Temporary Restraining Orders and Preliminary Injunctions



If you remember anything about restraining orders in North Carolina, remember these two things: (1) Not fighting a restraining order can result in you later being charged with a criminal offense or being held in contempt of court resulting in imprisonment; and (2) Because a restraining order is a civil, not criminal, action, the burden of proof is much lesser than “beyond a reasonable doubt.” The adverse party only has to show the court that it is “more likely than not” that the required things occurred.

There are two types of restraining orders in North Carolina: (1) a domestic violence protective order (“DVPO”), nicknamed “50B” for the statutes that govern it, and (2) a “50C,” or civil protective order. Regardless of the type, if you have been served with papers stating someone has filed for one against you, it is incredibly important to understand the gravity of the situation, inform yourself and engage the assistance of counsel. Our experienced attorneys at Plumides, Romano & Johnson are seasoned in defending against both types of restraining order (as well as any accompanying criminal charges) and will aggressively fight to defend your rights.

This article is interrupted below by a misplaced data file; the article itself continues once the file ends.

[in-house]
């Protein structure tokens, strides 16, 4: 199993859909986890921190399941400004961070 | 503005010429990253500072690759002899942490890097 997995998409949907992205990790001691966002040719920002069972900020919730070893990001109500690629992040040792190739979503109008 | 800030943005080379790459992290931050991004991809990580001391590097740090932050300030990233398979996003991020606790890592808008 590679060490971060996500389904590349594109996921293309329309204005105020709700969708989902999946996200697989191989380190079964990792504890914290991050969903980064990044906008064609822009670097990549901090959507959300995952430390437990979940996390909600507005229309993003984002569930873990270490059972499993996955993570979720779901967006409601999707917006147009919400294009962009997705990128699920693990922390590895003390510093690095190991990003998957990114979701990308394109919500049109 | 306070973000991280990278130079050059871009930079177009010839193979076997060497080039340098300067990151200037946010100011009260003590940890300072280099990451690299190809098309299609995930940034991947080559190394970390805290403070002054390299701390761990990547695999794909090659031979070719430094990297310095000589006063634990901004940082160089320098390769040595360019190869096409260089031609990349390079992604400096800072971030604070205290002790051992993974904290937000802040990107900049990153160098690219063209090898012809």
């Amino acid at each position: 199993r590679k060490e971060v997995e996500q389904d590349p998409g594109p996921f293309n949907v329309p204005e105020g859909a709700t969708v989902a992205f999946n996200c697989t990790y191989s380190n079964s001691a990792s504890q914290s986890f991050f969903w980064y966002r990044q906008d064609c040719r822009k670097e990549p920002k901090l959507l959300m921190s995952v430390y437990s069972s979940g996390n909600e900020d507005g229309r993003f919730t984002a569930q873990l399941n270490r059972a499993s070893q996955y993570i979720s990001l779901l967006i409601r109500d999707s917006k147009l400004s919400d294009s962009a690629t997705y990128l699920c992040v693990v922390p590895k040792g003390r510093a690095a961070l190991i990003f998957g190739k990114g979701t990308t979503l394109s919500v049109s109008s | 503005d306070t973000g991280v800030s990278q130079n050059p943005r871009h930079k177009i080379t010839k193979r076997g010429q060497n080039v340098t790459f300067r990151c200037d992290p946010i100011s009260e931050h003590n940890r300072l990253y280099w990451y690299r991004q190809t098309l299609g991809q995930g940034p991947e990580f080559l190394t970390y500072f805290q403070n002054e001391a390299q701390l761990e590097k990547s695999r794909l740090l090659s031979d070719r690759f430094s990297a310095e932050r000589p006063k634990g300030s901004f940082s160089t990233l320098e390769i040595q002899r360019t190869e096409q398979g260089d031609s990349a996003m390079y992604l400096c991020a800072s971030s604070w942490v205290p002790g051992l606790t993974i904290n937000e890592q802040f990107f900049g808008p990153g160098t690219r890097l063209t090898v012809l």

What are the requirements for a DVPO?

The first thing the person filing for the protective order (“plaintiff”) must show is that they have what qualifies as a “domestic” relationship with the person they’re filing against (“defendant). This relationship is defined as: currently or formerly having a dating relationship (the Court of Appeals has ruled that this includes same-sex relationships); being spouses or former spouses; having a child together; currently or formerly having lived together in the same household; or being parent and child or grandparent and grandchild.

Secondly, the plaintiff must show that there is a danger of an act of “domestic violence” occurring (for the temporary hearing) or that an act of domestic violence has occurred (for the “permanent” hearing.

What is the temporary hearing?

A plaintiff can first seek an emergency, temporary DVPO, which is also called an “ex parte” order. Ex parte means there is only one party, the plaintiff, before the judge—the defendant does not have the right to be at this hearing.

In order to receive a temporary DVPO, the plaintiff must show that there is a danger of domestic violence acts at the time they filed their petition.